Tears and Laughter



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Tears and Laughter”

A Sermon Delivered by

The Rev. Doug Inhofe at the

Unitarian Congregation of Taos

Taos, New Mexico

October 19, 2014
Imagine, as if in a dream, a throng of people, of all religions, swarming down a wide hallway, and imagine having been assigned the task of separating out from the throng a smaller group, one that will be constituted of only the Unitarians. The means of doing so, you might dream, have previously been proposed. It’s this: fashion two signs, and then hang one of them pointing down a side passageway, saying “This way to Heaven,” and hang the other sign, pointing down a different passageway, saying, “This way to a discussion about Heaven.” This procedure will, it is prophesied, surely show you who the real Unitarians are!

Perhaps Unitarians relish a robust, heart-filled discussion as much as they yearn for a hearty laugh. We Unitarians are moved by our emotions, more than most people know. People are moved by their emotions, more than most people know. It is our emotions that sum up two things: our beliefs . . . and our feelings about them. It is our emotions that make us human. It is our emotions that computers cannot simulate. At least not yet.

It is our emotions that happen when we are committed to our beliefs. It is our emotions that tell us that we are engaged in the experience of our lives. When our emotions are there, we know we’re not just exhibiting ourselves to the world, hoping to find our existence in others’ eyes . . . we are not just viewing the world, reflecting dispassionately . . . but, rather, we are un-self-consciously immersed in the world. Then we emote: we are angry, or we are sad, or we are ashamed, or we are proud, or we are, as happens a lot, just plain tickled.

Sometimes it’s hard to tell the difference between the tears at one end and the laughter at the other. Even when we know we feel something, sometimes it’s hard to say what. Leonardo da Vinci wrote that, “between the expressions of laughter and weeping, there is no difference in the motion of the features, either in the eyes, mouth or cheeks.” Can you imagine that!—when we laugh, and when we cry, we often shed tears, we often move our heads erratically, our bodies convulse, our respiration is disturbed, our eyes are contracted for protection from our own spasmodic shaking. Think about it this way, the way a 17th-Century English poet, Robert Herrick, once thought about it. Think about it this way, to see how close tears and laughter really can be. As an aside . . . this is a two-line poem, so hang in there at the beginning, it goes fast.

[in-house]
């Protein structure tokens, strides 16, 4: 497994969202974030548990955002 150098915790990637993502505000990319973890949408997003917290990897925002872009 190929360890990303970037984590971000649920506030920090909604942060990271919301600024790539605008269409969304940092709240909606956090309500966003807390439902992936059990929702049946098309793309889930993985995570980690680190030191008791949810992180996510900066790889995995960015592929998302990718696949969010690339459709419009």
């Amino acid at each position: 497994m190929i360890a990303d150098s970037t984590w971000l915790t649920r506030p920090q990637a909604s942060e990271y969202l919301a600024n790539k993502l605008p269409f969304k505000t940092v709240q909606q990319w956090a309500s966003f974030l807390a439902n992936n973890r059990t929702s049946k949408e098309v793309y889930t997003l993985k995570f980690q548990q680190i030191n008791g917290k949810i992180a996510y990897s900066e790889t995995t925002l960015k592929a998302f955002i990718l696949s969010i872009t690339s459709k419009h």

Know’st thou one month would take thy life away,

Thou’dst weep; but laugh, should it not last a week.

A hundred years later, Charles Darwin was equally intrigued by the similarities between tears and laughter. He was writing his 1872 book entitled The Expression of the Emotions in Man and Animals. It was important to Darwin to show that human emotions had evolved from the great apes and chimpanzees. His efforts to wring emotions out of zoo-kept chimps were tireless, including tickling apes under the armpits, giving snuff to chimps, making faces at orangutans, and watching baboons recoil in horror from a stuffed snake. He ran one experiment where he hid a turtle under a heap of straw in the London Zoo’s monkey cage, hoping to shock the animals and evoke expressions of astonishment. Darwin arranged that an illustrator would be on hand to record the results, and the illustrator reported as follows: “The monkeys suspected something and kept looking down from on high. Clever fellows! I shall never forget that. The keeper then retired, and presently the heap of straw began to move. The turtle came out, but, instead of showing fear, the monkeys crept nearer. The back-crested ape came and looked at it, and walked in front of the turtle as it crept under him. Finally he went and sat on the turtle. Darwin was much amused and asked for a drawing of the incident.”